I can’t stop digging up treasures on Tasty Kitchen, and when I saw this recipe for Mulled Wine, it was all I could do to stop myself from running at a sprint to the nearest liquor store to make it all happen asap. This little brew tastes like the holidays to me. It warms me to my toes, and I’m so excited to share it with you.

Disclaimer: it’s spicy. Not fire-in-your-mouth spicy, but spicy enough that my friend Carrie wasn’t a huge fan. Sorry, Carrie. Our souls may be knit together, but our taste buds are definitely on different tracks at times. If this is too spicy for you, I recommend adding some orange juice to the brew to sweeten the flavors.

Second disclaimer: you will only be bringing the wine to a simmer, and then serving it directly. So don’t operate under the illusion that any alcohol content evaporates! That illusion could quickly lead down a path to accidental drunkenness. And no one wants that! Take it from someone who’s been there. And it was totally accidental. I’ll tell you the story sometime. Or maybe I won’t.

Hey! Don’t be judgin’–it happened to Anne of Green Gables too! Or rather, she accidentally inebriated her friend Diana thinking a bottle of wine was a bottle of Marilla’s famous raspberry cordial, but don’t worry, because she gained back the approval of Diana’s mother months later when she saved Diana’s youngest sister’s life from a bout of croup using something called ipicac. Or something. Really! It all happened!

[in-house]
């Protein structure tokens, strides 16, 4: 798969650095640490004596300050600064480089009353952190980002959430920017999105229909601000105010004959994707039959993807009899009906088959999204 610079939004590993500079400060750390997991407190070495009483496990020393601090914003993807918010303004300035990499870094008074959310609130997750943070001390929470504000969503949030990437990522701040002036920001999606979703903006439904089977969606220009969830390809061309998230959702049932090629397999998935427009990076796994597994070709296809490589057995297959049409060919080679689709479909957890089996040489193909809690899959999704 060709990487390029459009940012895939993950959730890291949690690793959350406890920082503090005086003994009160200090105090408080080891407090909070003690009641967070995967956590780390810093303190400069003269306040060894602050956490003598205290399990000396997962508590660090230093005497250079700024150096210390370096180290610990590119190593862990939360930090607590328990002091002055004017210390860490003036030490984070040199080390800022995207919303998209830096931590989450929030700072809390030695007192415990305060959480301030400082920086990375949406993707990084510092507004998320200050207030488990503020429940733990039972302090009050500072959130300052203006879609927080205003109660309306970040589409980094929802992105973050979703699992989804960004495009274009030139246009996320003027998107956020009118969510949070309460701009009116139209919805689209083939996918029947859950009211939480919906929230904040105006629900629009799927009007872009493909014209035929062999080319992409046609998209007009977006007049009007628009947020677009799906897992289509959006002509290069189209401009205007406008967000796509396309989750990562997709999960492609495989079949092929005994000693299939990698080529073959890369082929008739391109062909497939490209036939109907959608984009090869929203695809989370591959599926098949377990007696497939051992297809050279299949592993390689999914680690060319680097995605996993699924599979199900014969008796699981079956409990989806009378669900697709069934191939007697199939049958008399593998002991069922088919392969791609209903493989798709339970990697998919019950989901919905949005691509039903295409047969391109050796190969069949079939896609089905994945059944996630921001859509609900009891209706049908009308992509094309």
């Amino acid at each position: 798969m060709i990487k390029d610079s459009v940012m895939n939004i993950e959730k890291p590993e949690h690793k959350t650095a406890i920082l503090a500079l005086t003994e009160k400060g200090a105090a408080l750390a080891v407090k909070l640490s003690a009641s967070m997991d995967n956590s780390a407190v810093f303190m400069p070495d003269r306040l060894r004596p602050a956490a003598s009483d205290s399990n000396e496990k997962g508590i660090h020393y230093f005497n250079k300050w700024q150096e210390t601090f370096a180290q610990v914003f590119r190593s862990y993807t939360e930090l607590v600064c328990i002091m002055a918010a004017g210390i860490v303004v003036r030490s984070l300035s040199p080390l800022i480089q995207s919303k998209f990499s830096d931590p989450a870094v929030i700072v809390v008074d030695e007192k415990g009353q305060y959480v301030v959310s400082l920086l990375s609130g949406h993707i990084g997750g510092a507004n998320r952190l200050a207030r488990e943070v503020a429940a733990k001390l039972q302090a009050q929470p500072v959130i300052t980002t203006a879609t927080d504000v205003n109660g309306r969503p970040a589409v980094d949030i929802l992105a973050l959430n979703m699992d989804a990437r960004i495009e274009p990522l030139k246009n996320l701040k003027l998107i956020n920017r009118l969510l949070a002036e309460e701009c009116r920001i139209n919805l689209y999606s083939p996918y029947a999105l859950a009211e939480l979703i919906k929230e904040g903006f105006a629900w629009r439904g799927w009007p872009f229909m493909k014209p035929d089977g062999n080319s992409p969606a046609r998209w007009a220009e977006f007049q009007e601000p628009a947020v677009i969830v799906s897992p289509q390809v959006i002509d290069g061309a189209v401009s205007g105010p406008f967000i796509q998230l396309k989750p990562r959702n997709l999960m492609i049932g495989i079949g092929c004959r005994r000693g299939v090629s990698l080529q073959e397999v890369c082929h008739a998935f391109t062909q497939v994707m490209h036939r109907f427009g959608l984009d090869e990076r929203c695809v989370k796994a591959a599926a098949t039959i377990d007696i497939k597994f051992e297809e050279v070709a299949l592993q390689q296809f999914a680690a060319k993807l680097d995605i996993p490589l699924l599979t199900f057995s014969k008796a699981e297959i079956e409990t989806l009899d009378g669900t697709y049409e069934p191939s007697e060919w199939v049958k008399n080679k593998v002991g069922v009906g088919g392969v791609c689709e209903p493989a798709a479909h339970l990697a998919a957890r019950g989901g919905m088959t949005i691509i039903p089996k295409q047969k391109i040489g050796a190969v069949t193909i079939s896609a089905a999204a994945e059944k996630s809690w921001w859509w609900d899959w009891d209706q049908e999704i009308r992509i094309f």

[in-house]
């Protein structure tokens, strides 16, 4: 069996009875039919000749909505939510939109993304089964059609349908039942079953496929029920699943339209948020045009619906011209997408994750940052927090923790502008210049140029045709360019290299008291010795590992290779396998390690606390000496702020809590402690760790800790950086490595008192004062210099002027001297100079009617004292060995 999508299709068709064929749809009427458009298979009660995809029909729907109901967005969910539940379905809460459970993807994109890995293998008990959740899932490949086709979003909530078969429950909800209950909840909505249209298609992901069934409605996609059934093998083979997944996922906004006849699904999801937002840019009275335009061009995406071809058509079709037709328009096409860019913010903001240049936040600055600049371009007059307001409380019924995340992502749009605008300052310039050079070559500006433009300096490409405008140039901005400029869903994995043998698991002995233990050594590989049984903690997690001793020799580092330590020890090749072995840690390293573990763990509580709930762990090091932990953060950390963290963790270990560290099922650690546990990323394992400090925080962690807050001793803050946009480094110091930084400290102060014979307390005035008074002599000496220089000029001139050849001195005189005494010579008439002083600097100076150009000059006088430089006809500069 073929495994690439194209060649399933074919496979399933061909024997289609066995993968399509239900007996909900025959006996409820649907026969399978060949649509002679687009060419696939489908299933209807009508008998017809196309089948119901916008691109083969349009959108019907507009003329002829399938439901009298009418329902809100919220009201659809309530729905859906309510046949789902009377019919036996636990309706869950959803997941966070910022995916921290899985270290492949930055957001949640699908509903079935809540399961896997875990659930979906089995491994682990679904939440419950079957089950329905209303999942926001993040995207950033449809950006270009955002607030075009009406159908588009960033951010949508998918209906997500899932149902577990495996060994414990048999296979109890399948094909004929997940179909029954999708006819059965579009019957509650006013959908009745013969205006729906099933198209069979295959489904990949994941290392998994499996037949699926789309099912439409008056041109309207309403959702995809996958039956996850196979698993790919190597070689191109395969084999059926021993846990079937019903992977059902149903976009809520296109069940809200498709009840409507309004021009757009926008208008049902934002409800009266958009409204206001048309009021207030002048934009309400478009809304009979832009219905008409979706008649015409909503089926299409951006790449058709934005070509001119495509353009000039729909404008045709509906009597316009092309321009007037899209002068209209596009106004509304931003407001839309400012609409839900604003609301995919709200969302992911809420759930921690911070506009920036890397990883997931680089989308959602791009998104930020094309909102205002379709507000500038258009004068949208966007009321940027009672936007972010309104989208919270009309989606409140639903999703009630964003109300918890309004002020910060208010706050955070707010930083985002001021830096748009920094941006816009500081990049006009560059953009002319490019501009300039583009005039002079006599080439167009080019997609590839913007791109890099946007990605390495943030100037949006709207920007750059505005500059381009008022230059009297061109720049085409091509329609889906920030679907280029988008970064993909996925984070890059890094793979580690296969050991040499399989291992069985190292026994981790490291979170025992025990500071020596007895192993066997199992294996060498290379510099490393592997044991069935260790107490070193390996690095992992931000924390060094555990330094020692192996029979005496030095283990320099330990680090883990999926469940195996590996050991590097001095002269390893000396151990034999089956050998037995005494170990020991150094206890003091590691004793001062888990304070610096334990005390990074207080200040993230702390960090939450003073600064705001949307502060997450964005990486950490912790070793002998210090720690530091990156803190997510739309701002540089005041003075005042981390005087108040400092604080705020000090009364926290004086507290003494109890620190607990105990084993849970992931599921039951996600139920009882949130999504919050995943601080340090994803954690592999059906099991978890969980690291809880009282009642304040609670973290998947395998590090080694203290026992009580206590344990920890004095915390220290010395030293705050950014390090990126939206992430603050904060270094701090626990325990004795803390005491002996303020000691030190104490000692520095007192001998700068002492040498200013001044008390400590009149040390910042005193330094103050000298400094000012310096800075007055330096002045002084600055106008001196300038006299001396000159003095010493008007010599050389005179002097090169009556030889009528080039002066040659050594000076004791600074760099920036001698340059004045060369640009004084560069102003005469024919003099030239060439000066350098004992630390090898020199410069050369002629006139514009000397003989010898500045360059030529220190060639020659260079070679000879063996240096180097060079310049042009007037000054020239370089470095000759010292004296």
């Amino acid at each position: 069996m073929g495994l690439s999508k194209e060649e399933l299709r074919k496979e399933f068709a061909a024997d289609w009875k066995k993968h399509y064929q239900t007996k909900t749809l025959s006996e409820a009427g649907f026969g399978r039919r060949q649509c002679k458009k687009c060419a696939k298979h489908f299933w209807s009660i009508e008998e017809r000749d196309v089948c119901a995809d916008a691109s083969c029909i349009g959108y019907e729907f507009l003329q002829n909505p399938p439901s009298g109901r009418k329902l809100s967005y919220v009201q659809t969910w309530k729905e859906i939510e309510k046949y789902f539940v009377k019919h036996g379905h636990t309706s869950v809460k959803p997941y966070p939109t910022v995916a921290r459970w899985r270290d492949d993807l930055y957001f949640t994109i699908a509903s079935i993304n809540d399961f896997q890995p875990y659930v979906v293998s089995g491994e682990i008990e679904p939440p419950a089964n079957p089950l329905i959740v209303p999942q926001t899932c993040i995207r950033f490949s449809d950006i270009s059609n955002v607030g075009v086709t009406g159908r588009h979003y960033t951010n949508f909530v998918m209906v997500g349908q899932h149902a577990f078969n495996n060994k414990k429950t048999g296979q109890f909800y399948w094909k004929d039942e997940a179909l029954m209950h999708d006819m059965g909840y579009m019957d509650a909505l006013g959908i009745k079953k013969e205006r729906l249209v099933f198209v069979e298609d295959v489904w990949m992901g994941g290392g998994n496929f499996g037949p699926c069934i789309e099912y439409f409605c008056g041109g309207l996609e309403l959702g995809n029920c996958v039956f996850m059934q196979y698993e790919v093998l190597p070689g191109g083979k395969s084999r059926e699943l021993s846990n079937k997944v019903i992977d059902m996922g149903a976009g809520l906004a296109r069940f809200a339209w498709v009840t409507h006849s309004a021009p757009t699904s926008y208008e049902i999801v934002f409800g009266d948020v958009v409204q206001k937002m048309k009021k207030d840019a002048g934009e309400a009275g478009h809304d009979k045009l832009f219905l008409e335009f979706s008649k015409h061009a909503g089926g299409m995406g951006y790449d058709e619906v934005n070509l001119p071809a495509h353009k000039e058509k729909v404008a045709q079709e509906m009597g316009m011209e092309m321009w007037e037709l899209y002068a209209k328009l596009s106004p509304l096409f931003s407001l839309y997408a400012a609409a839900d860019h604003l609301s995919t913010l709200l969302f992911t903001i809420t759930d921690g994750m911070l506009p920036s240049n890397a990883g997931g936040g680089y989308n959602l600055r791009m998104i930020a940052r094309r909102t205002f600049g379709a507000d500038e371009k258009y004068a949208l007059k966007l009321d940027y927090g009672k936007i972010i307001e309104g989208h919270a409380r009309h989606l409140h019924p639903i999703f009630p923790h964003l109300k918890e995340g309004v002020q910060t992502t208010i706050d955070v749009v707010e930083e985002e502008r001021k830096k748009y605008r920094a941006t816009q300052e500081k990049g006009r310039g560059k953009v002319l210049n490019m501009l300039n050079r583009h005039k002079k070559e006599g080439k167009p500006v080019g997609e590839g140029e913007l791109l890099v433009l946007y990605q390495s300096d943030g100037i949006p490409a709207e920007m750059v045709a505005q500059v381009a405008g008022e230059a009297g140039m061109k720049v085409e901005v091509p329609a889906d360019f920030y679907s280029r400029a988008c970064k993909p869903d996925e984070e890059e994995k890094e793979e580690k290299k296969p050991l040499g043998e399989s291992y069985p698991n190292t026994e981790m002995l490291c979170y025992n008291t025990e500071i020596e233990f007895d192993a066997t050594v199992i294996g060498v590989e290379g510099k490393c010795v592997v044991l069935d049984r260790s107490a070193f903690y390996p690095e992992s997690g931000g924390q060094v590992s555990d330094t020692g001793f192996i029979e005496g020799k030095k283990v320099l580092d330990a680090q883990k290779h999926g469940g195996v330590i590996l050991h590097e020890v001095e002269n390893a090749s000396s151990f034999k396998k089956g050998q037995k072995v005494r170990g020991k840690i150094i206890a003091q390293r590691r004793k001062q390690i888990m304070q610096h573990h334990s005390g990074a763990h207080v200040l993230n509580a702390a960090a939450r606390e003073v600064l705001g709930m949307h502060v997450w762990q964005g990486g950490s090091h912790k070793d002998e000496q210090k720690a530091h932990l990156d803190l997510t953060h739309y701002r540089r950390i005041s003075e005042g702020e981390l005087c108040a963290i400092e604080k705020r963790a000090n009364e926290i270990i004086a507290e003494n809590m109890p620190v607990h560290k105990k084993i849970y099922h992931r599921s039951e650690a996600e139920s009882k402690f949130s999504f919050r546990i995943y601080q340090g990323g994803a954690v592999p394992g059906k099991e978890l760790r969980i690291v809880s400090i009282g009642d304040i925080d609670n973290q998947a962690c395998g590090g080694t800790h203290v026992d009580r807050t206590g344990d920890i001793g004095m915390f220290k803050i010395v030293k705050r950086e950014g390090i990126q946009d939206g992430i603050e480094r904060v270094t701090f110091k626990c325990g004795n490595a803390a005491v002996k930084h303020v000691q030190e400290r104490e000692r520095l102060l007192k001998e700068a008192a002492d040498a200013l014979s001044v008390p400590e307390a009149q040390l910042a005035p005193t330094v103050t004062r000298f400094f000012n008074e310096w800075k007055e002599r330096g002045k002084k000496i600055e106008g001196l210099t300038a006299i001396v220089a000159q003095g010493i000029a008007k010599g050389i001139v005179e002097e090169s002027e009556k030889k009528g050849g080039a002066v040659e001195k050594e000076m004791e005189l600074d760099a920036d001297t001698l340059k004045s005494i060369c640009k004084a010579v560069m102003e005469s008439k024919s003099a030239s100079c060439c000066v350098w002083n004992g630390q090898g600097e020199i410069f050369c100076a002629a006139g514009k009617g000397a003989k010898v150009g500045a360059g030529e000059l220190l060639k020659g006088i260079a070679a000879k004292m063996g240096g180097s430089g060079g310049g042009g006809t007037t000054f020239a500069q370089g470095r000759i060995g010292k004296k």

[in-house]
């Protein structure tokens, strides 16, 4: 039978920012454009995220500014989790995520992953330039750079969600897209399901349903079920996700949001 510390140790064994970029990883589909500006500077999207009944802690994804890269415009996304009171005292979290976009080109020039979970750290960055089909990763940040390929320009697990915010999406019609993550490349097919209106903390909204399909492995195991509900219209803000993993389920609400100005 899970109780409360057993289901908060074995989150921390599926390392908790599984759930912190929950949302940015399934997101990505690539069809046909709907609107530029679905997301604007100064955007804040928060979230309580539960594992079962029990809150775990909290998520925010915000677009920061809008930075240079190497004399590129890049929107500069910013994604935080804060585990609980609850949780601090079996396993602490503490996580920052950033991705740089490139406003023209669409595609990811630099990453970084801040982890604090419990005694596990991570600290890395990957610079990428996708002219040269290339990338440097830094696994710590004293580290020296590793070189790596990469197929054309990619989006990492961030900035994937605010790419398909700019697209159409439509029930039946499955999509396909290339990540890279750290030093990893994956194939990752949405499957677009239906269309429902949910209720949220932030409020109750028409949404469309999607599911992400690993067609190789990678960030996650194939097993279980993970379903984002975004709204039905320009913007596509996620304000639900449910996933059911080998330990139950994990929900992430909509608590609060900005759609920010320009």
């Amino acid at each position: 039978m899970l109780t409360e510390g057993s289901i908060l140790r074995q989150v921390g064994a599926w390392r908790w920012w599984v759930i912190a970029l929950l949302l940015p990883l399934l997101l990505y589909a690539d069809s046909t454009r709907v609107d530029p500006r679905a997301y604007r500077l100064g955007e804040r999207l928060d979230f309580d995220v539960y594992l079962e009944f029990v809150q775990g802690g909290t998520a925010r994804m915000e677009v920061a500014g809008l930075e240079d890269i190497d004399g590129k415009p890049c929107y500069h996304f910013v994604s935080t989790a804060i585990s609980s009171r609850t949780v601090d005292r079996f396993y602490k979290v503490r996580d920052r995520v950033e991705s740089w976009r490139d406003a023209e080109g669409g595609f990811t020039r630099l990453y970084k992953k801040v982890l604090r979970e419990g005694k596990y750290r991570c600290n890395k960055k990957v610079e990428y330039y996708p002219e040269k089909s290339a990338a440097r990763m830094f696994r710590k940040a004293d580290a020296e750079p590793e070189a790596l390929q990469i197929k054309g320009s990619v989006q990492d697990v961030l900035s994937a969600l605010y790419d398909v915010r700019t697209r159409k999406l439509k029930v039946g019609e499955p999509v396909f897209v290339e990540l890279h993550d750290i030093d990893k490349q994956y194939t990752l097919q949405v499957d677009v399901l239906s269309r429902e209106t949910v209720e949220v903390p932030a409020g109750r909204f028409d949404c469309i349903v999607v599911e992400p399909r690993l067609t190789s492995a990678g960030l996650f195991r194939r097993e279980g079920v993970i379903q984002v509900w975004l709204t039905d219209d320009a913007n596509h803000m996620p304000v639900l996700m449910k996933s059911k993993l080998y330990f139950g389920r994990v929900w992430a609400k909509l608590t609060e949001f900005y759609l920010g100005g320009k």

What? You have no idea what I’m blabbing on about? You mean you haven’t read the Anne of Green Gables books? Or seen the movie? My gosh. You need to get your priorities straight.

Anyway, I need to get my priorities straight and get this mulled wine made, eh? So here we go.


2 cinnamon sticks

1 tsp whole cloves

1 tsp whole peppercorns

peel from 1 orange, removed with a vegetable peeler

1 c water

1/2 c sugar

2 bottles (750 ml) red wine such as cabernet or merlot

1/2 c port

First, let’s peel the orange. Grab a vegetable peeler and do your best to get all the orange part of the peel with as little white as possible.

The white suff if Bitter Central.

Now look at the stripped-down orange and contemplate its nudity for a few minutes.

Preferrably in silence.

Okay! Now grab those spices:

It helps if you have an adorable white ramekin to put them in. Really!

Let’s pour that cup of water into a large pot. I used my pressure cooker.

Now put the orange peel, cinnamon sticks, cloves, and peppercorns into the pot, and bring it to a boil.

As soon as it boils, lower the heat and simmer it for about 15 minutes. The spices will start releasing their aromas and flavors, and the cinnamon sticks should start to unfurl.

Round up the rest of the ingredients:

Something that I love about this recipe is that you can use some dang cheap wine, which may not taste great alone, but via this process is transformed into a lovely subtance.

These bottles were about $5 apiece, and distinctly . . . not delicious. According to my palate. They needed sugar and spices to make them nices.

Heh heh.

Oh, and make sure you have some chapstick on hand at all times.

I always do.

Now add the two bottles of wine . . .

Add the sugar . . .

Add the port with its lovely raisiny flavor . . .

. . . and bring it back to a simmer.

Okay, that was closer to a boil than a simmer. But if you don’t tell, I won’t either! Deal? Deal.

Let’s serve it up!

Simple, eh?

Note: I had much better luck serving this with a large measuring cup instead of a ladle. With the ladle, I got wine drips and splatters pretty much everywhere.

We stored the leftovers in an empty bottle we had saved for just such an occasion, pouring it into a funnel through a strainer to get out the spices.

Once the bottle was full, we strained the rest directly into my mug.


It’s delicious chilled, or room temperature, or hot. But I love it hot. Maybe because there are so few degrees outside these days.